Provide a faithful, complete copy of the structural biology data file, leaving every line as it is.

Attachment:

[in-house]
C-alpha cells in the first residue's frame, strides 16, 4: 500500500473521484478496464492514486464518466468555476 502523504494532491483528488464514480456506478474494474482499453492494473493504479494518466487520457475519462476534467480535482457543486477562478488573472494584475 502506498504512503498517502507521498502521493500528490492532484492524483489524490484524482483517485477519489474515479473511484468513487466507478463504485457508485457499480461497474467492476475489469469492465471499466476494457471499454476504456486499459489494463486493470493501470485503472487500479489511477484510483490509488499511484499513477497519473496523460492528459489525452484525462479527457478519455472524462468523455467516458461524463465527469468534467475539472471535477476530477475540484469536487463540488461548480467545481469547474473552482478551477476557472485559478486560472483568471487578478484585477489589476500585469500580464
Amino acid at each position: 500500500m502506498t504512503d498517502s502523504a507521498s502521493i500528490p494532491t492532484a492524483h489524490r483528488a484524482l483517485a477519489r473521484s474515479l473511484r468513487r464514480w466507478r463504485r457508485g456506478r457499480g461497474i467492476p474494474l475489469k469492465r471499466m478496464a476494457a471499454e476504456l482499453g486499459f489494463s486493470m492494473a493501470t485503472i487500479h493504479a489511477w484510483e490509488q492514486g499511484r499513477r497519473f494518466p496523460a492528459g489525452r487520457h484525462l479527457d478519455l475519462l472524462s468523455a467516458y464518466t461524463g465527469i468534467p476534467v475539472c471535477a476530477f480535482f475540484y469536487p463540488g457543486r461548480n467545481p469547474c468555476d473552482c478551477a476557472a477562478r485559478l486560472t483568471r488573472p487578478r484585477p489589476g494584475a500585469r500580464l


[in-house]
C-alpha cells in the first residue's frame, strides 16, 4: 500500500473521484478496464492514486464518466468555476 502523504494532491483528488464514480456506478474494474482499453492494473493504479494518466487520457475519462476534467480535482457543486477562478488573472494584475 502506498504512503498517502507521498502521493500528490492532484492524483489524490484524482483517485477519489474515479473511484468513487466507478463504485457508485457499480461497474467492476475489469469492465471499466476494457471499454476504456486499459489494463486493470493501470485503472487500479489511477484510483490509488499511484499513477497519473496523460492528459489525452484525462479527457478519455472524462468523455467516458461524463465527469468534467475539472471535477476530477475540484469536487463540488461548480467545481469547474473552482478551477476557472485559478486560472483568471487578478484585477489589476500585469500580464
Amino acid at each position: 500500500m502506498t504512503d498517502s502523504a507521498s502521493i500528490p494532491t492532484a492524483h489524490r483528488a484524482l483517485a477519489r473521484s474515479l473511484r468513487r464514480w466507478r463504485r457508485g456506478r457499480g461497474i467492476p474494474l475489469k469492465r471499466m478496464a476494457a471499454e476504456l482499453g486499459f489494463s486493470m492494473a493501470t485503472i487500479h493504479a489511477w484510483e490509488q492514486g499511484r499513477r497519473f494518466p496523460a492528459g489525452r487520457h484525462l479527457d478519455l475519462l472524462s468523455a467516458y464518466t461524463g465527469i468534467p476534467v475539472c471535477a476530477f480535482f475540484y469536487p463540488g457543486r461548480n467545481p469547474c468555476d473552482c478551477a476557472a477562478r485559478l486560472t483568471r488573472p487578478r484585477p489589476g494584475a500585469r500580464l